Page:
Jobs

The most recent jobs report from the Bureau of Labor Statistics indicates that unemployment is just 4.1 percent. The National Association of Colleges and Employers reports that employers expect to hire 4 percent more members of the Class of 2018 than they did from the Class of 2017.

WalletHub compared over 180 U.S. cities across 26 key indicators to calculate the best places for job seekers.  Each city was ranked according to the estimated strength of the job market in that city as well as socioeconomic factors, such as median annual income and housing affordability. In this report, the Valley is king!

The 10 best cities to find a job in 2018:

1: Chandler, AZ

2: Scottsdale, AZ

3: San Francisco, CA

4: Peoria, AZ

5: Gilbert, AZ

6: Plano, TX

7: Portland, OR

8: Irvine, CA

9: Madison, WI

10: Boston, MA

 

Redfin Prediction

In their annual Housing Market Predictions blog, Redfin wagers that homebuyers will leave high-tax states for more affordable cities. “If state and local tax (SALT) deductions are eliminated in high-tax states like California, New York, New Jersey, Maryland, Massachusetts and Illinois, people will leave these states for places where they can get more home for less money. In a survey of 900 homebuyers, a third of respondents said that they would consider moving to another state if they could no longer deduct state and local income and property taxes. The housing markets affected by potential tax changes account for one in four of the homes sold this year in the metros Redfin tracks. Redfin’s latest Migration Report showed people looking to leave expensive coastal cities for more affordable mid-tier cities like Sacramento, Phoenix and Atlanta.”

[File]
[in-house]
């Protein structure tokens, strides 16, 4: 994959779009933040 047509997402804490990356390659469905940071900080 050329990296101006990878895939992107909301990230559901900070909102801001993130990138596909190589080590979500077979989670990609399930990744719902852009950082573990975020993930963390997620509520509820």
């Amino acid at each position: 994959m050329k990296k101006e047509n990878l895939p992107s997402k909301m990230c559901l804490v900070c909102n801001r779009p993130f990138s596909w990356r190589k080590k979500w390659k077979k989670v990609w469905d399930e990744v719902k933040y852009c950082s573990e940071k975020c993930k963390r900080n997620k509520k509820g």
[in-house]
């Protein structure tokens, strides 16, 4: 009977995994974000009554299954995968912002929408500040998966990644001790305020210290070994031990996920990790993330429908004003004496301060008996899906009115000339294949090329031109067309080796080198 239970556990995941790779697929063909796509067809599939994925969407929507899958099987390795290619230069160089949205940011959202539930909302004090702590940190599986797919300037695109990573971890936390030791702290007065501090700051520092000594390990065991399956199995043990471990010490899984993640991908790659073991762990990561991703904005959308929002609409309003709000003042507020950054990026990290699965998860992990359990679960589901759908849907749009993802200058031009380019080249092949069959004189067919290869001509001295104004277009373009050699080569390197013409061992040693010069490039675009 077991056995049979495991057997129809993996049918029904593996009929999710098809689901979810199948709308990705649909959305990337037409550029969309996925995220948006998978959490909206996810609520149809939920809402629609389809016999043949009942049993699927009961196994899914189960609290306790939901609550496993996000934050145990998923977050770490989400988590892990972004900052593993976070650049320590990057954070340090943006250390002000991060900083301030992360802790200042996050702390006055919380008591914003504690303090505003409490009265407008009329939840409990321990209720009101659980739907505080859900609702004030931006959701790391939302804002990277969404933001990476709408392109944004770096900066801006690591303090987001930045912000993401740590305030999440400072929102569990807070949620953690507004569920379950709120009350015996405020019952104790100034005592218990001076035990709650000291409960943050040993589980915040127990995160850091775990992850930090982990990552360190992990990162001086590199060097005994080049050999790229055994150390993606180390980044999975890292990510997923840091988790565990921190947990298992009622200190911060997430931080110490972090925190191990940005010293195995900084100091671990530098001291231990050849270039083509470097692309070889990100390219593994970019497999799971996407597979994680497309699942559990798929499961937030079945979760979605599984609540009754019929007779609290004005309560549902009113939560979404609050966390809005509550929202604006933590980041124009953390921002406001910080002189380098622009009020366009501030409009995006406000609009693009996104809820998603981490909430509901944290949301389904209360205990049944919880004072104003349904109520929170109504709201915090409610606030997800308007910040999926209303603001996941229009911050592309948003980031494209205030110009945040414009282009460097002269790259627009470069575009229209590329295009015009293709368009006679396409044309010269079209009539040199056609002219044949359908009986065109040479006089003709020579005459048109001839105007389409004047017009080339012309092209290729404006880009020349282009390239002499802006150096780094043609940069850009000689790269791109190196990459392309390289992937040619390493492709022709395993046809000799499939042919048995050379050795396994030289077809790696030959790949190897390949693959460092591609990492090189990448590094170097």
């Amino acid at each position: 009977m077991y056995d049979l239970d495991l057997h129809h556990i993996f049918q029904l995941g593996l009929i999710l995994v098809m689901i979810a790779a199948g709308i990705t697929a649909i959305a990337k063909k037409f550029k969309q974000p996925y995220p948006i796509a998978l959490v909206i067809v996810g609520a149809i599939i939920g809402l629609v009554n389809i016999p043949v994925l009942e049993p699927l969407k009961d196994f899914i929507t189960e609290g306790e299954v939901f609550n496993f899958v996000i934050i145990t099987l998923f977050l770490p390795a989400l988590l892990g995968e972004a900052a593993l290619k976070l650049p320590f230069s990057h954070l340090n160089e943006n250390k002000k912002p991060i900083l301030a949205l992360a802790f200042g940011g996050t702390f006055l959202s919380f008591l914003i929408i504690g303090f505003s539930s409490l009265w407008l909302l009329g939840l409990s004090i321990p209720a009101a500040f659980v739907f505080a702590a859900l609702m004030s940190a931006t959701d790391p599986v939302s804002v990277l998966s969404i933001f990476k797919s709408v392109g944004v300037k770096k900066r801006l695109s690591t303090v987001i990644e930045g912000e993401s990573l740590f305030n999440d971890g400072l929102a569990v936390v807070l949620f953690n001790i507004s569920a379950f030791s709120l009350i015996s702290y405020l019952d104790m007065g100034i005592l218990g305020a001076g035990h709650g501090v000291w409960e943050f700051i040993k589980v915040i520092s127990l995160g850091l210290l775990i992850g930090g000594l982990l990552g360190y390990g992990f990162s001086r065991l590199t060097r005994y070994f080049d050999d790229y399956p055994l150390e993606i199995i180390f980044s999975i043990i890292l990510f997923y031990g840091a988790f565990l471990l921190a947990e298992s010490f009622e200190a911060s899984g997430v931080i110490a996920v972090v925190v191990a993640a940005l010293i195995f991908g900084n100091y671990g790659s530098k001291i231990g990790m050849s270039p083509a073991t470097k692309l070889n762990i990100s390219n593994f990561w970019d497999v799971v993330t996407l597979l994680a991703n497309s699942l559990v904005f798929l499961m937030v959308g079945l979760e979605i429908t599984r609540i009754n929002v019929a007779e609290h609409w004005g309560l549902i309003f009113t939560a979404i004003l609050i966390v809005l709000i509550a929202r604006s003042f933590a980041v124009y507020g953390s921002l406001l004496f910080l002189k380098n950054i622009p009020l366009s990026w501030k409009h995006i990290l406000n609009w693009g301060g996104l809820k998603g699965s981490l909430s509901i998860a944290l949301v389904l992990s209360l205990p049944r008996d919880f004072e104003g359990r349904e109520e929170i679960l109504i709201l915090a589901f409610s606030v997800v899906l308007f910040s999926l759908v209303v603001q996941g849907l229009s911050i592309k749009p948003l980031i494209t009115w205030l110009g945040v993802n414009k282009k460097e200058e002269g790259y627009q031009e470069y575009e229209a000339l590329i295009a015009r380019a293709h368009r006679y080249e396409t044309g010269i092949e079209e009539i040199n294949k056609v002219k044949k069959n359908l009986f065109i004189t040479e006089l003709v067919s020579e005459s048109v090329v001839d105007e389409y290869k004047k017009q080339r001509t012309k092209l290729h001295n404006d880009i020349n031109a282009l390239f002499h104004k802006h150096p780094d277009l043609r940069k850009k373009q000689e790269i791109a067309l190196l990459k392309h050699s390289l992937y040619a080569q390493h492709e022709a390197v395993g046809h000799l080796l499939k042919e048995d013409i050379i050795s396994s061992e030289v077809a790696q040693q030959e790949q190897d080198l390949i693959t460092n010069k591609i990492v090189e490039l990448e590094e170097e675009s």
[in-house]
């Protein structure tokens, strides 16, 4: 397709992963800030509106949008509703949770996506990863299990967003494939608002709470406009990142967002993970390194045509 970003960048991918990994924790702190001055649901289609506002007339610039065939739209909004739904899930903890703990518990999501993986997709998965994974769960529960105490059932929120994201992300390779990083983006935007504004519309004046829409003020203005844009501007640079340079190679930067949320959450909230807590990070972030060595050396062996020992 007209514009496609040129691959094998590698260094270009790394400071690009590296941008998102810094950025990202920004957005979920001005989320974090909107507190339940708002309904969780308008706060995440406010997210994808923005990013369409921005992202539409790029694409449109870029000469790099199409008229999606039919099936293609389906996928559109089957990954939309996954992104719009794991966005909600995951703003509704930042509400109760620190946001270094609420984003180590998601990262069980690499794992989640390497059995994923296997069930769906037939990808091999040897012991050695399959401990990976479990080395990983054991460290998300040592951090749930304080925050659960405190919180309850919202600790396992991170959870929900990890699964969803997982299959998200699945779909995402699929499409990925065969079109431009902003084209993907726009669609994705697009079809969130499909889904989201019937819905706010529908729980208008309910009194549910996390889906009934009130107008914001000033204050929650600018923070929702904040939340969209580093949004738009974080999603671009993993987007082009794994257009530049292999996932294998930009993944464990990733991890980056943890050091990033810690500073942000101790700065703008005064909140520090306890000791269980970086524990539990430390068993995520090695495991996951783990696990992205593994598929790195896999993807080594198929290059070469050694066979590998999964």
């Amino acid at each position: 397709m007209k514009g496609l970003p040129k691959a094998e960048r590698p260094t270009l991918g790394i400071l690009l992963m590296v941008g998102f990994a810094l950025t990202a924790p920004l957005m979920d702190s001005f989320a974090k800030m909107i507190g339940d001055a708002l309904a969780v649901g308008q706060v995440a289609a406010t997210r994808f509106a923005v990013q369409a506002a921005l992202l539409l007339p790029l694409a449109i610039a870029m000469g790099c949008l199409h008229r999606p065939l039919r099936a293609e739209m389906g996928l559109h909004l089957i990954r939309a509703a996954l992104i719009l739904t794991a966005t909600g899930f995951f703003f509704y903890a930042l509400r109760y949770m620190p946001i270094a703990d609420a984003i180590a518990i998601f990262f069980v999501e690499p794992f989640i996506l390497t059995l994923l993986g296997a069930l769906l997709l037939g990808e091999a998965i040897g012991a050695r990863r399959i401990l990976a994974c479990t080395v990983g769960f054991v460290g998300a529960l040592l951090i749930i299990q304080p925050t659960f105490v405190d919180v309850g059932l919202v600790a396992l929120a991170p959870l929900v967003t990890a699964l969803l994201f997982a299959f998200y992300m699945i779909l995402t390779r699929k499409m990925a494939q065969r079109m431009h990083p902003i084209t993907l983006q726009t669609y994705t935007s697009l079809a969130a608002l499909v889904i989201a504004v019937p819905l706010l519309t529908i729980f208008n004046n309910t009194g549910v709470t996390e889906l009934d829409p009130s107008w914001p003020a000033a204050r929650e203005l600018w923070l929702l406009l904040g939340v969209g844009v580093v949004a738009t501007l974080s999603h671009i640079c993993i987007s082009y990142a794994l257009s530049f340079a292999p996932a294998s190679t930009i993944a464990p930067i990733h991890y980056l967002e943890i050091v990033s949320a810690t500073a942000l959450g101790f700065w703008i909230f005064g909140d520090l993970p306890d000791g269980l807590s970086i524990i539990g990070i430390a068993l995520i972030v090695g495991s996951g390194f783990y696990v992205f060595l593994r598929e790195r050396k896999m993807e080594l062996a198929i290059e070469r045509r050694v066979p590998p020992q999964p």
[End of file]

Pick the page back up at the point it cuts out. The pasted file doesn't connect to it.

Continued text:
The ARMLS Pending Price Index (PPI)

Last month STAT projected a median sales price for January of $245,000. The actual median sales price

was $245,000, placing the hammer directly on the nail. Our sales volume projection for January was 6,125. The actual sales volume in January was 6,082, missing the mark by less than 1%. Looking ahead to February, the ARMLS Pending Price Index anticipates the median sales price will be $250,000. February 1st marks the beginning of our buying season. Historically speaking, it’s quite common to see the median sales price rise from February through June.

 

Sales volume for January 2018 was 2.5% higher than 2017, with 6,082 sales in 2018 compared to 5,932

in 2017. We begin January with 6,362 pending contracts, 3,922 UCB listings and 412 CCBS giving us a total of 10,696 residential listings practically under contract. This compares to 10,234 of the same type of listings one year ago. ARMLS reported 6,435 sales in February of 2017. I expect 2018 volume to be higher at approximately 6,575 sales.

 

This report courtesy of Arizona MLS

 

6871 E AMBER SUN Drive
Active
Residential

Scottsdale, AZ 85266

639,500

  • 3 Bed
  • 2.5 Bath
  • lot size area: 8,140
7443 E RUSTLING Pass
Active
Residential

Scottsdale, AZ 85255

500,000

  • 3 Bed
  • 2 Bath
  • lot size area: 5,940
7027 E MIGHTY SAGUARO Way
Active
Residential

Scottsdale, AZ 85266

695,000

  • 3 Bed
  • 2 Bath
  • lot size area: 8,575
33721 N 71ST Way
Active
Residential

Scottsdale, AZ 85266

599,900

  • 3 Bed
  • 2.5 Bath
  • lot size area: 11,333
11520 E BRONCO Trail
Active
Residential

Scottsdale, AZ 85255

525,000

  • 2 Bed
  • 2.5 Bath
  • lot size area: 6,440
11483 E KORA Way
Active
Residential

Scottsdale, AZ 85255

615,000

  • 3 Bed
  • 2 Bath
  • lot size area: 8,505